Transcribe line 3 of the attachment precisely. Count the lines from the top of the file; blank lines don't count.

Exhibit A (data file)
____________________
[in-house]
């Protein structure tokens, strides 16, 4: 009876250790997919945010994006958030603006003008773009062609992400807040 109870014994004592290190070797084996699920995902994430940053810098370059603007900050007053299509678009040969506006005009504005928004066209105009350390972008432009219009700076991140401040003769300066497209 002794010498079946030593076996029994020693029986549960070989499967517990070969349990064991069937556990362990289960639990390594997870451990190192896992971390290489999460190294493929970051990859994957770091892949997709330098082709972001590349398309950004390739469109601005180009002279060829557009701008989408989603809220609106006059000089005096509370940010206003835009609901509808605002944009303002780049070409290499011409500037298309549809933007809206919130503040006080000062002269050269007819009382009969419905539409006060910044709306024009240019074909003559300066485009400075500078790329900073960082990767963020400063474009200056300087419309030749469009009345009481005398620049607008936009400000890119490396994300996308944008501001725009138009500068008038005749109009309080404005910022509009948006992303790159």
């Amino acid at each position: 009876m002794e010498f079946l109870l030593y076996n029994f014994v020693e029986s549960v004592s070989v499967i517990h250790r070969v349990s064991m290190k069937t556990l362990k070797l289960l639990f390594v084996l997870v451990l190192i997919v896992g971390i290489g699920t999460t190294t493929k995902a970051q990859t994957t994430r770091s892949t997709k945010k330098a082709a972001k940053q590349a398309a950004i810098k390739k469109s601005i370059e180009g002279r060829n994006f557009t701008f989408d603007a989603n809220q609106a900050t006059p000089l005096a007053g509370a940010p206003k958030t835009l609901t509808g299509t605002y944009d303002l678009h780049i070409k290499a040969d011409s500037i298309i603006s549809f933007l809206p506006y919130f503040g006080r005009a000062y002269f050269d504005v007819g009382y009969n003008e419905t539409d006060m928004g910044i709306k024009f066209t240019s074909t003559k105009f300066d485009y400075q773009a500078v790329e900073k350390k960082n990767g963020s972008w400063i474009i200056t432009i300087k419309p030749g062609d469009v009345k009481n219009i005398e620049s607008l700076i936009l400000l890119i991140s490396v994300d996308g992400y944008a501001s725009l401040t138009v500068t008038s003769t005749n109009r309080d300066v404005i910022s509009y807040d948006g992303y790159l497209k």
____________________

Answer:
């Amino acid at each position: 009876m002794e010498f079946l109870l030593y076996n029994f014994v020693e029986s549960v004592s070989v499967i517990h250790r070969v349990s064991m290190k069937t556990l362990k070797l289960l639990f390594v084996l997870v451990l190192i997919v896992g971390i290489g699920t999460t190294t493929k995902a970051q990859t994957t994430r770091s892949t997709k945010k330098a082709a972001k940053q590349a398309a950004i810098k390739k469109s601005i370059e180009g002279r060829n994006f557009t701008f989408d603007a989603n809220q609106a900050t006059p000089l005096a007053g509370a940010p206003k958030t835009l609901t509808g299509t605002y944009d303002l678009h780049i070409k290499a040969d011409s500037i298309i603006s549809f933007l809206p506006y919130f503040g006080r005009a000062y002269f050269d504005v007819g009382y009969n003008e419905t539409d006060m928004g910044i709306k024009f066209t240019s074909t003559k105009f300066d485009y400075q773009a500078v790329e900073k350390k960082n990767g963020s972008w400063i474009i200056t432009i300087k419309p030749g062609d469009v009345k009481n219009i005398e620049s607008l700076i936009l400000l890119i991140s490396v994300d996308g992400y944008a501001s725009l401040t138009v500068t008038s003769t005749n109009r309080d300066v404005i910022s509009y807040d948006g992303y790159l497209k």